Foreshadowing

 

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There are many literary devices.

Writers use a good deal of them—often without knowing it. 

Foreshadowing is one that really packs a punch.

It is a literary device used to give the reader a hint of what is to come later in the story. It often appears at the beginning of a story, or start of a chapter.

To create foreshadowing, a writer may use dialogue, action, even chapter titles. These create an atmosphere of suspense, building reader anticipation as to what might happen next. For this reason, this device is most often used in mystery novels.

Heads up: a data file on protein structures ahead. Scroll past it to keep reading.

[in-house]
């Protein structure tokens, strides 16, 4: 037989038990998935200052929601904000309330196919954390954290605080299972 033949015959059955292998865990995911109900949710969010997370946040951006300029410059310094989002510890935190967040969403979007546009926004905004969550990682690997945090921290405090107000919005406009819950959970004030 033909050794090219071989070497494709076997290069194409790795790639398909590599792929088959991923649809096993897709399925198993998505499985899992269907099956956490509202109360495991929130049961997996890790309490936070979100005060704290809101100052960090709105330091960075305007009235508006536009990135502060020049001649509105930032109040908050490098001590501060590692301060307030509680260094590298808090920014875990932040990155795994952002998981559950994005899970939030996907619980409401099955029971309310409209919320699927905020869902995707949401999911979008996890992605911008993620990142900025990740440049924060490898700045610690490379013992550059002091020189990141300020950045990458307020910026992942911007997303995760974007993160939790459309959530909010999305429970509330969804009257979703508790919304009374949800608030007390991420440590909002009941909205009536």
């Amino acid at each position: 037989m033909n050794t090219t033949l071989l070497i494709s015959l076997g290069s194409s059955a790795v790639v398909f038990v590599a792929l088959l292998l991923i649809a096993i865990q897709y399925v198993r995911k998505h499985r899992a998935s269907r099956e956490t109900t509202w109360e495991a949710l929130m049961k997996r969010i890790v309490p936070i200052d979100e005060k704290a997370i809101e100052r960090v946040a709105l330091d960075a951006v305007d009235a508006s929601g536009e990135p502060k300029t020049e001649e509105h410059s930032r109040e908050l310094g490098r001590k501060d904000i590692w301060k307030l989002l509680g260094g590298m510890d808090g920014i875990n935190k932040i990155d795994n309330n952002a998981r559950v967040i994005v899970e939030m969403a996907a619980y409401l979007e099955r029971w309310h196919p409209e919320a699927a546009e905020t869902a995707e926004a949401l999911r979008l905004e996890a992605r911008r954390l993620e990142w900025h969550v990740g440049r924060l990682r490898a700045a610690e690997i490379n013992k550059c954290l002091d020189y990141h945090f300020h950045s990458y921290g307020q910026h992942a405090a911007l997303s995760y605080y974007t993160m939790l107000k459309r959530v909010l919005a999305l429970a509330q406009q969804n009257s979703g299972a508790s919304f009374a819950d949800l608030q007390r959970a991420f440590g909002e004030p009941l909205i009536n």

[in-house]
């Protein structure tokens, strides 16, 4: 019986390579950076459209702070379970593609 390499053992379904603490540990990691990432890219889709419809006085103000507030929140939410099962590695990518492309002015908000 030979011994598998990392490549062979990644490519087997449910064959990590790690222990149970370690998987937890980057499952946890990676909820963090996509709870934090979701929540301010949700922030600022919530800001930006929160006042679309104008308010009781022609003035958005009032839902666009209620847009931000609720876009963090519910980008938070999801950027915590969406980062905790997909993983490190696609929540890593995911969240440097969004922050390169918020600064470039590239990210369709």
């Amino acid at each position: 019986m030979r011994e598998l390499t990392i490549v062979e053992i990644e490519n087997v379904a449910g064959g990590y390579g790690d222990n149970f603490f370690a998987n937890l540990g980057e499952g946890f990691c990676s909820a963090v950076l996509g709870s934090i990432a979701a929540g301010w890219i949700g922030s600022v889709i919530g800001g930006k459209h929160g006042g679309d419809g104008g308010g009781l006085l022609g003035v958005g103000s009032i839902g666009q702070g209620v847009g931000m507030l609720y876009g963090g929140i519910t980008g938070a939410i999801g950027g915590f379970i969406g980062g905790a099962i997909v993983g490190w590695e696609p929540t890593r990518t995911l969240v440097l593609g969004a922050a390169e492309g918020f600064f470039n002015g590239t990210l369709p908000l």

Here is just one example in literature, (From Act 2 in Romeo and Juliet by Robert Francis): “Life were better ended by their hate, than death prorogued, wanting of thy love.” 

Here, Juliet is concerned about Romeo’s safety. Romeo says he’d rather have her love (and die sooner) than not have it (and die later).

We all know what happened shortly after…

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